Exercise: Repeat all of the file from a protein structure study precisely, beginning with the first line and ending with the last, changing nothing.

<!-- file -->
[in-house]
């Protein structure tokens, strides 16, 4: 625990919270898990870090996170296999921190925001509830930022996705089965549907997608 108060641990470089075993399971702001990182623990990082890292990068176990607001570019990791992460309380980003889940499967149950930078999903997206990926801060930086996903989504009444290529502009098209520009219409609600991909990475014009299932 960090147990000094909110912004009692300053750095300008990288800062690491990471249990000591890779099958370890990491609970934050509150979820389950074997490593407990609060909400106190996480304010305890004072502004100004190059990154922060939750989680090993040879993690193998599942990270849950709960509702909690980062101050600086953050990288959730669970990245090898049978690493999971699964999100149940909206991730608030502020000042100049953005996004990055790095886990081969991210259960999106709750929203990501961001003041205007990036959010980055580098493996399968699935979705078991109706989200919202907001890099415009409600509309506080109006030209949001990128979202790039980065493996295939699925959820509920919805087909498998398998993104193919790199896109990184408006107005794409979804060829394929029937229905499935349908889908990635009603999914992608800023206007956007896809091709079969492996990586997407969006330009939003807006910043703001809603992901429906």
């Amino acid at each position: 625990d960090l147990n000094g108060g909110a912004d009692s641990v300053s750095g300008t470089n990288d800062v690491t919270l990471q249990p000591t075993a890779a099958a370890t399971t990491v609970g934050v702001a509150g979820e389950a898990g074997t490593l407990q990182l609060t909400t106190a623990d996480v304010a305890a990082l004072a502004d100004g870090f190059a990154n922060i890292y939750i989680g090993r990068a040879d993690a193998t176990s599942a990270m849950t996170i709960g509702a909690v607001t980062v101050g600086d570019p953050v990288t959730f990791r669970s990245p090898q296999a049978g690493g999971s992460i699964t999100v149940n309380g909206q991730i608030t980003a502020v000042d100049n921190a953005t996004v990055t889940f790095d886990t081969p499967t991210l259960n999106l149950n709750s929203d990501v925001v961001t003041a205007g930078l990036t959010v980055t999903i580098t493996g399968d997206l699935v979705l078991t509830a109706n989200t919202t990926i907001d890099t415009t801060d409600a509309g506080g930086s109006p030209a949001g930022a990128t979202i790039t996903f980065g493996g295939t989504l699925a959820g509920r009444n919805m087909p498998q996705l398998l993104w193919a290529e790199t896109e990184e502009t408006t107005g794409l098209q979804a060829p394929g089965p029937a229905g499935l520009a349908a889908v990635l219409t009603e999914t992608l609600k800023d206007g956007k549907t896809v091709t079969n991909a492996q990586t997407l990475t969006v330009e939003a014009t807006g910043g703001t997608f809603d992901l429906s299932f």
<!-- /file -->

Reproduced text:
[in-house]
């Protein structure tokens, strides 16, 4: 625990919270898990870090996170296999921190925001509830930022996705089965549907997608 108060641990470089075993399971702001990182623990990082890292990068176990607001570019990791992460309380980003889940499967149950930078999903997206990926801060930086996903989504009444290529502009098209520009219409609600991909990475014009299932 960090147990000094909110912004009692300053750095300008990288800062690491990471249990000591890779099958370890990491609970934050509150979820389950074997490593407990609060909400106190996480304010305890004072502004100004190059990154922060939750989680090993040879993690193998599942990270849950709960509702909690980062101050600086953050990288959730669970990245090898049978690493999971699964999100149940909206991730608030502020000042100049953005996004990055790095886990081969991210259960999106709750929203990501961001003041205007990036959010980055580098493996399968699935979705078991109706989200919202907001890099415009409600509309506080109006030209949001990128979202790039980065493996295939699925959820509920919805087909498998398998993104193919790199896109990184408006107005794409979804060829394929029937229905499935349908889908990635009603999914992608800023206007956007896809091709079969492996990586997407969006330009939003807006910043703001809603992901429906």
């Amino acid at each position: 625990d960090l147990n000094g108060g909110a912004d009692s641990v300053s750095g300008t470089n990288d800062v690491t919270l990471q249990p000591t075993a890779a099958a370890t399971t990491v609970g934050v702001a509150g979820e389950a898990g074997t490593l407990q990182l609060t909400t106190a623990d996480v304010a305890a990082l004072a502004d100004g870090f190059a990154n922060i890292y939750i989680g090993r990068a040879d993690a193998t176990s599942a990270m849950t996170i709960g509702a909690v607001t980062v101050g600086d570019p953050v990288t959730f990791r669970s990245p090898q296999a049978g690493g999971s992460i699964t999100v149940n309380g909206q991730i608030t980003a502020v000042d100049n921190a953005t996004v990055t889940f790095d886990t081969p499967t991210l259960n999106l149950n709750s929203d990501v925001v961001t003041a205007g930078l990036t959010v980055t999903i580098t493996g399968d997206l699935v979705l078991t509830a109706n989200t919202t990926i907001d890099t415009t801060d409600a509309g506080g930086s109006p030209a949001g930022a990128t979202i790039t996903f980065g493996g295939t989504l699925a959820g509920r009444n919805m087909p498998q996705l398998l993104w193919a290529e790199t896109e990184e502009t408006t107005g794409l098209q979804a060829p394929g089965p029937a229905g499935l520009a349908a889908v990635l219409t009603e999914t992608l609600k800023d206007g956007k549907t896809v091709t079969n991909a492996q990586t997407l990475t969006v330009e939003a014009t807006g910043g703001t997608f809603d992901l429906s299932f």